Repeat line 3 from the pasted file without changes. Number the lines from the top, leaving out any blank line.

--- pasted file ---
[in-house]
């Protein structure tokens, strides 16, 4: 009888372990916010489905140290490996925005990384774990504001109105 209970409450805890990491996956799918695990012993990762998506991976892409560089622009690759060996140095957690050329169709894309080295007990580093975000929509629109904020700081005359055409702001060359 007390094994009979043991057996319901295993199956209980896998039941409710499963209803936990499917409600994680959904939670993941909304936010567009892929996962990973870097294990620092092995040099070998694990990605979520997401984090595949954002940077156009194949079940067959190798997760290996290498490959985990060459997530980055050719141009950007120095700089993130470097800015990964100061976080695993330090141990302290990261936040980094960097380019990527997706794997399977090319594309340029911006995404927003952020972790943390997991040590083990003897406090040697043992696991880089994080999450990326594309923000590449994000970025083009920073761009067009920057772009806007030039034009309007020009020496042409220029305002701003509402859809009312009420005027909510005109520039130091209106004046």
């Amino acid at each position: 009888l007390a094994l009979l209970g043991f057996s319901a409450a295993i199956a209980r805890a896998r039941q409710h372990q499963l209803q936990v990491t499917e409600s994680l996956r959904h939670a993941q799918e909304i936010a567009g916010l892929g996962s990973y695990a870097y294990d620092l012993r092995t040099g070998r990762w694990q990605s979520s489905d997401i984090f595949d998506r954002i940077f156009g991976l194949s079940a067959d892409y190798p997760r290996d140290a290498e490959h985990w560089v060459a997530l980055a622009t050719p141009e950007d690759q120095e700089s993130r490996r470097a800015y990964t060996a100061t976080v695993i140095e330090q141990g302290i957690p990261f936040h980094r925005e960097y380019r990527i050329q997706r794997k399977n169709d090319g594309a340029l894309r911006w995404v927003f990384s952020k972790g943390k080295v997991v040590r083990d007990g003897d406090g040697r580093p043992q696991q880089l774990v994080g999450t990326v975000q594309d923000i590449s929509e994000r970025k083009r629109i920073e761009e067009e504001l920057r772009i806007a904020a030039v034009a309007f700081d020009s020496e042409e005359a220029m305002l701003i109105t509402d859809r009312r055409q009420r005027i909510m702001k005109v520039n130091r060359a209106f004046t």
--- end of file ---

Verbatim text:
């Amino acid at each position: 009888l007390a094994l009979l209970g043991f057996s319901a409450a295993i199956a209980r805890a896998r039941q409710h372990q499963l209803q936990v990491t499917e409600s994680l996956r959904h939670a993941q799918e909304i936010a567009g916010l892929g996962s990973y695990a870097y294990d620092l012993r092995t040099g070998r990762w694990q990605s979520s489905d997401i984090f595949d998506r954002i940077f156009g991976l194949s079940a067959d892409y190798p997760r290996d140290a290498e490959h985990w560089v060459a997530l980055a622009t050719p141009e950007d690759q120095e700089s993130r490996r470097a800015y990964t060996a100061t976080v695993i140095e330090q141990g302290i957690p990261f936040h980094r925005e960097y380019r990527i050329q997706r794997k399977n169709d090319g594309a340029l894309r911006w995404v927003f990384s952020k972790g943390k080295v997991v040590r083990d007990g003897d406090g040697r580093p043992q696991q880089l774990v994080g999450t990326v975000q594309d923000i590449s929509e994000r970025k083009r629109i920073e761009e067009e504001l920057r772009i806007a904020a030039v034009a309007f700081d020009s020496e042409e005359a220029m305002l701003i109105t509402d859809r009312r055409q009420r005027i909510m702001k005109v520039n130091r060359a209106f004046t």